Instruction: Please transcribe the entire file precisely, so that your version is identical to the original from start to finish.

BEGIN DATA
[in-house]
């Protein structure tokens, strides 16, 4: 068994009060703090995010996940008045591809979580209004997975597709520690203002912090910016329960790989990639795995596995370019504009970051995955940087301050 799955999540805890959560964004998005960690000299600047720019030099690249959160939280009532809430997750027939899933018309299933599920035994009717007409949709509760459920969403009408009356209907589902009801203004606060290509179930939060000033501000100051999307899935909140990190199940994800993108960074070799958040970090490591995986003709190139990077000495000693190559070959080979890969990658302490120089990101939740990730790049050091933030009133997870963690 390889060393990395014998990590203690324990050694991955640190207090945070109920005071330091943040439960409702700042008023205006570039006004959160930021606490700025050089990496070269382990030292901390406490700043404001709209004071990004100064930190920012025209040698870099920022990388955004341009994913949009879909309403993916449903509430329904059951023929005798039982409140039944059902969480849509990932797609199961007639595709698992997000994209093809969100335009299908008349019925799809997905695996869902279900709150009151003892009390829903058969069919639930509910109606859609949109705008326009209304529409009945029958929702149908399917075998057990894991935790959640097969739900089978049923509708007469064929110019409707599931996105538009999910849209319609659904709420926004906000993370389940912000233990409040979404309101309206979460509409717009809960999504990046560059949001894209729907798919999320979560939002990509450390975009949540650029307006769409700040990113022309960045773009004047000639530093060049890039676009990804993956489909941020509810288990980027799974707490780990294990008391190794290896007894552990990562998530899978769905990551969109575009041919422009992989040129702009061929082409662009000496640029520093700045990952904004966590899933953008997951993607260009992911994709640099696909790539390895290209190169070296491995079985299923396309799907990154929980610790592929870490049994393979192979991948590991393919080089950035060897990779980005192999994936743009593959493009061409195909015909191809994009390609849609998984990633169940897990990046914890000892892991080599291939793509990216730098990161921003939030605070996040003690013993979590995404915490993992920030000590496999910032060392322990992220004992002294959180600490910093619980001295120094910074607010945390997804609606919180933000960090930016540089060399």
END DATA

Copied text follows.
[in-house]
């Protein structure tokens, strides 16, 4: 068994009060703090995010996940008045591809979580209004997975597709520690203002912090910016329960790989990639795995596995370019504009970051995955940087301050 799955999540805890959560964004998005960690000299600047720019030099690249959160939280009532809430997750027939899933018309299933599920035994009717007409949709509760459920969403009408009356209907589902009801203004606060290509179930939060000033501000100051999307899935909140990190199940994800993108960074070799958040970090490591995986003709190139990077000495000693190559070959080979890969990658302490120089990101939740990730790049050091933030009133997870963690 390889060393990395014998990590203690324990050694991955640190207090945070109920005071330091943040439960409702700042008023205006570039006004959160930021606490700025050089990496070269382990030292901390406490700043404001709209004071990004100064930190920012025209040698870099920022990388955004341009994913949009879909309403993916449903509430329904059951023929005798039982409140039944059902969480849509990932797609199961007639595709698992997000994209093809969100335009299908008349019925799809997905695996869902279900709150009151003892009390829903058969069919639930509910109606859609949109705008326009209304529409009945029958929702149908399917075998057990894991935790959640097969739900089978049923509708007469064929110019409707599931996105538009999910849209319609659904709420926004906000993370389940912000233990409040979404309101309206979460509409717009809960999504990046560059949001894209729907798919999320979560939002990509450390975009949540650029307006769409700040990113022309960045773009004047000639530093060049890039676009990804993956489909941020509810288990980027799974707490780990294990008391190794290896007894552990990562998530899978769905990551969109575009041919422009992989040129702009061929082409662009000496640029520093700045990952904004966590899933953008997951993607260009992911994709640099696909790539390895290209190169070296491995079985299923396309799907990154929980610790592929870490049994393979192979991948590991393919080089950035060897990779980005192999994936743009593959493009061409195909015909191809994009390609849609998984990633169940897990990046914890000892892991080599291939793509990216730098990161921003939030605070996040003690013993979590995404915490993992920030000590496999910032060392322990992220004992002294959180600490910093619980001295120094910074607010945390997804609606919180933000960090930016540089060399």